Ever since starting this blog, I’ve been more aware of what’s in the herbicides or insecticides that I might use. I’m sure most people just look at what the pesticide controls; I look at what the chemical(s) is (are) and then do some checking to see how it works.
I recently picked up some Weed B Gone Max to use on the lawn. I’ve stopped using the Scotts Step 2 Weed Control plus Lawn Food. When you use this product, you’re applying herbicide to the entire lawn. That makes sense if the lawn is really weedy but the weeds in my lawn are limited to the edges. The majority of the lawn is weed-free. I can’t justify applying herbicide where it isn’t needed.
As a result I’ve started using the Weed B Gone Max spray to apply directly to the weeds. When I looked at the active ingredients, I was a bit surprised. I expected the spray to contain 2,4-D (2,4-Dichlorophenoxyacetic acid) – this broadleaf herbicide has been around for ages. But the other chemicals, mecoprop-p and dicamba were new to me.
2,4-D, mecoprop-p and dicamba all have the same mode of action. These chemicals mimic the naturally occurring plant hormone indole-3-acetic acid (IAA or auxin). Auxin was the first plant hormone to be discovered and it helps to control and regulate the development and growth of a plant. When any of these three synthetic auxins are applied to a plant, they disrupt the normal growth patterns and cause the plant to twist, the leaves to cup and the stems to crack. Eventually this leads to the death of the plant.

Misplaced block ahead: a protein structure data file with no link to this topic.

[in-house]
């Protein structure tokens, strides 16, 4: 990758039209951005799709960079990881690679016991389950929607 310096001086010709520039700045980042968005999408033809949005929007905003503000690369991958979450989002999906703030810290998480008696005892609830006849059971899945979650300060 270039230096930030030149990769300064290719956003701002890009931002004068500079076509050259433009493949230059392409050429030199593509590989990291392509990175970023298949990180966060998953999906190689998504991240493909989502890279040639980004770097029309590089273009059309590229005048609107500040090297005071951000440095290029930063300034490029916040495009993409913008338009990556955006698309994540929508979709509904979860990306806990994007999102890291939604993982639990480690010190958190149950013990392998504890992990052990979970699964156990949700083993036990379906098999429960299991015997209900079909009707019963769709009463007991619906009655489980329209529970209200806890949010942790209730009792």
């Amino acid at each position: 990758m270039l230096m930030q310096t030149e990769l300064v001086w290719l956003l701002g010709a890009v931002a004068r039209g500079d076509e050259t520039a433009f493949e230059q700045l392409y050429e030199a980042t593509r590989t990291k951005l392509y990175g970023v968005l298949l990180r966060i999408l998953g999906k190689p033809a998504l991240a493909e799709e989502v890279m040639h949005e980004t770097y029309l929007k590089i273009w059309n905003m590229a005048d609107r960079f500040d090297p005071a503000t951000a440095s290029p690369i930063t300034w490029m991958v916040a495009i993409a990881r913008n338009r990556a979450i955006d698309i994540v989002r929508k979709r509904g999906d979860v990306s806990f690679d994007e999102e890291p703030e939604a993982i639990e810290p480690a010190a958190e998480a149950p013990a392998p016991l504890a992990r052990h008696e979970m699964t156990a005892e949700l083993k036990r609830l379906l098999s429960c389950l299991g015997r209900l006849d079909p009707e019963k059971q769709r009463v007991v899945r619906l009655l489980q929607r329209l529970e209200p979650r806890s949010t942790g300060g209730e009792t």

Grass plants are tolerant of artificial auxins because they have specialized cells around their vascular tissue called schlerenchyma which prevent the vascular tubes from closing as the stems twist. The amount of schlerenchyma increase as the grasses grow; that’s why it’s not recommended to apply 2,4-D to a newly seeded lawn – the young grass plants don’t have enough schlerenchyma cells to withstand the herbicide’s action.
Artificial auxins are absorbed through the leaves of a plant. That’s why when you’re using a granular formula like Scotts Step 2, you have to apply it when the grass is wet so it will stick to the leaves of the weeds, otherwise it won’t work. The effects of the herbicide can be seen in about a day but it can take up to two weeks to kill the plant.
But if all three of these artificial auxins work in the same way, why are there three of them in Weed B Gone Max and not just one? Come to find out, some weeds are more affected by one artificial auxin than another. 2,4-D is great on dandelion and plantains but not chickweed and ground ivy. Mecorpop-p controls chickweed, clovers and ground ivy and dicamba is effective for controlling chickweed as well but doesn’t control plantains. By combining these three herbicides, overall weed control is better.
So that’s why all three herbicides are in Weed B Gone Max – any one artificial auxin wouldn’t kill all of the weeds but the three together will take care of most weed problems in turf. When I use pesticides, I usually prefer to use just one but in this case I can make an exception. I know what these herbicides do, I understand their mode of action and the combination of three makes sense. But I’m still not going to spray it indiscriminately on the lawn. Spot application makes sure that the least amount of herbicide is used in the most effective way.